The second gardener sat down and studied her plants. She saw that they were not all the same. Se recognized that while they were plants, they had individual characteristics that made them all unique. She thought on this, and as she began to plant, she carefully placed some of the plants in partially shaded areas, for she saw their tender leaves would not do well in the searing sun. For some, she added some extra nutrients to the soil around them, for she noticed they were a bit underdeveloped and would spend too much of their energy drawing food from the soil to do well. Some plants she placed in full sun for she could see that they thrived on the light to which, even now, they seemed to reach. She saw too that some plants would require more or less water and so she opted to carry water to them rather than have the automatic sprinkler do the job. Once she had completed her work, she recorded what she had done and reflected on it.

In the days that followed, the first gardener, relying on his common environment, the speed with which he could cultivate, and the regularity of his watering system, spent very little time with his plants. He noted some growth among the plants and decided those that were not doing well were inferior plants. He took pride in those few plants that seemed to be thriving. Again, he went off and busied himself with other things.

The second gardener spent her days tending her plants, adding nutrients, watering carefully and in some cases transplanting into or out of the sun. The weeding and cultivating, while time consuming, gave the gardener more time to get to know the plants and observe their progress or lack of it. Her garden thrived. Each plant seemed to rejoice as its needs were met, responding to the tender and careful care as only it could, by growing. The gardener recorded her observations and actions and reflected on them.

As the growing season ended, the two gardeners looked over their plots. The first gardener saw that while 12 of the plants had done well, there were another 12 that had not developed properly and certainly would not win any prizes. Gathering only those best plants, the gardener went off to show his products to the Master.

The second gardener carefully gathered all 24 of her plants. While not everyone was perfect nor exactly alike, they had all done well and would provide joy for any who looked on them.

As the Master questioned his gardeners, the first gardener pointed out the quality of his 12 plants and blamed the failing of the other 12 on poor heredity factors and their inability to adapt to the environment he provided.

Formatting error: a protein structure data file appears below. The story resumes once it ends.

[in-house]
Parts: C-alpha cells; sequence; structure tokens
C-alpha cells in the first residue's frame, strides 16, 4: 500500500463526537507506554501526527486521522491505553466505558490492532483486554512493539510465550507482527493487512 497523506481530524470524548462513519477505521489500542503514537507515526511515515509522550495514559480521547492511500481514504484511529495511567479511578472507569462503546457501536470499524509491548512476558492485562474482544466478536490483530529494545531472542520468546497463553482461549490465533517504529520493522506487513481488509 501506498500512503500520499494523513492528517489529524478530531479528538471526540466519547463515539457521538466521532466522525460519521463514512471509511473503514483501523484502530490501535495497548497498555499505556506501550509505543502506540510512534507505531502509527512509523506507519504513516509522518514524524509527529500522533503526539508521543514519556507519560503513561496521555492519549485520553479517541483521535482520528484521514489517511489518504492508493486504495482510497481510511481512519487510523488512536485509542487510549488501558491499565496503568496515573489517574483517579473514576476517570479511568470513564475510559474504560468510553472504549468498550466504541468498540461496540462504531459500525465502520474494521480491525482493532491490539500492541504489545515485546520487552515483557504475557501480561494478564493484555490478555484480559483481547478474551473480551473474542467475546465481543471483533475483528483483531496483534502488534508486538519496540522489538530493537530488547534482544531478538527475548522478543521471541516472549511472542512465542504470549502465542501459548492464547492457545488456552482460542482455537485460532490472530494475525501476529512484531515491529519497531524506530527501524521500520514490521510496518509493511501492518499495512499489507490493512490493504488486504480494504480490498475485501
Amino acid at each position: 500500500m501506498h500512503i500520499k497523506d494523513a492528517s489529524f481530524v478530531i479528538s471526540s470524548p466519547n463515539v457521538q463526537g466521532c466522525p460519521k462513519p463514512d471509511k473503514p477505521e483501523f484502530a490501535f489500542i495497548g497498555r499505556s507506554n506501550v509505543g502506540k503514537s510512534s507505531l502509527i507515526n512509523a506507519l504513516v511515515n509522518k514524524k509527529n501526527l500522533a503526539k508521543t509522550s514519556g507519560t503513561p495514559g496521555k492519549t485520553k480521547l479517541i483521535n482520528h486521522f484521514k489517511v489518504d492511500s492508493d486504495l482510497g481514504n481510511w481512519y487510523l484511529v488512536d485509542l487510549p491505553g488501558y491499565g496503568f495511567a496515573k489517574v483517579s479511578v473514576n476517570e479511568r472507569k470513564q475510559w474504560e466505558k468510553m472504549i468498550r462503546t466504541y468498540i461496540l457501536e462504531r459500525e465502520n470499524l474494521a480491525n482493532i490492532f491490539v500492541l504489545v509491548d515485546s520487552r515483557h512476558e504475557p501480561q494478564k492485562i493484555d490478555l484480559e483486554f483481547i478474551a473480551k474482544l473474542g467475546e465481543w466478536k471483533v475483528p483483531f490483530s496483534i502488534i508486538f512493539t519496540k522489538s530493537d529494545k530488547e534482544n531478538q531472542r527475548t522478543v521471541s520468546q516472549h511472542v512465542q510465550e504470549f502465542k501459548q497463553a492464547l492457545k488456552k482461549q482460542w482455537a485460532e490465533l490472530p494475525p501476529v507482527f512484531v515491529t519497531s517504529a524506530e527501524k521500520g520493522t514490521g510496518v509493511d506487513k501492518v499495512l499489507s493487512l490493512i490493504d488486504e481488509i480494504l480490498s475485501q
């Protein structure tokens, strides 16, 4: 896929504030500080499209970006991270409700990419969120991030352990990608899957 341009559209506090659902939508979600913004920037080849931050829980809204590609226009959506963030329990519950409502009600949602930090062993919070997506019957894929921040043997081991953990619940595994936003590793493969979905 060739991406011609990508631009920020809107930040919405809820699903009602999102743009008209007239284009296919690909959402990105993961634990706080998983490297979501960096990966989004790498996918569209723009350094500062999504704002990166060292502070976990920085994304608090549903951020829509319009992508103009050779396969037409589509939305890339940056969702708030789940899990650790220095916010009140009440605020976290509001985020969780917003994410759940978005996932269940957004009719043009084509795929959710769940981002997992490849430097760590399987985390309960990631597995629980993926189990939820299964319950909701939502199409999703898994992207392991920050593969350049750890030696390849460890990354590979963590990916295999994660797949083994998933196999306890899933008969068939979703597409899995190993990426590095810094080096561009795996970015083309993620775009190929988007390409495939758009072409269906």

The second gardener, when asked how all 24 plants had done so well, replied that acting on knowledge, careful observation, and reflection had made it possible to make adjustments as plants' needs changed. By doing this each plant was able to achieve its potential.

The difference in the success of the two gardeners was whose needs were being met.

As models for young people, we must be careful gardeners, we must recognize that each child is unique and gain all the knowledge we can about the child. We must be willing to change our routine, and yes, even change our minds when knowledge and observation tell us we need to change.

Look around you! See the resources, the knowledge, the skill you have. Tend the plants well and remember that for this growing season, you are the gardener. You are the one on whom the children depend. You are the one who will make a difference for them.

Tuesday, July 7, 2009

quest for compassion

Bonnie P. just brought a website to my attention. It's

I'm hoping to explore it with Nathan and Sara in the near future. Check it out! It could be a good tool to use with your family to teach about global poverty and God's heart for the poor.

Sunday, July 5, 2009


I recently read the book This Beautiful Mess by Rick McKinley. I loved what he wrote on relevance, and will quote a little section below:

"...relevance is a consequence of kingdom living, not a cause. We become relevant when we are committed to being that signpost of heaven in some part of our world. When we study Scripture, we find that relevance happens naturally when we choose to be real people caring for other real people. Even real people who are not like us. Even the real people who don't hesitate to hate us. Authentic relationships make us relevant.

When my friend Laura started volunteering at a local AIDS hospice, I remember how emotional the experience got for her at times. She decided that doing tasks around the hospice wasn't enough. She would love her patients- and keep on loving them until they could feel it. Since she's a musician, she'd play music for them. Over time, the people she met became her friends, not simply her projects. When a patient died, she wept and mourned. The people at the hospice knew she loved them. She didn't have to work at being relevant because love given without any other agenda is always relevant. Relevance comes from relationship- it means we matter to someone, he or she matters to us, and we both know it."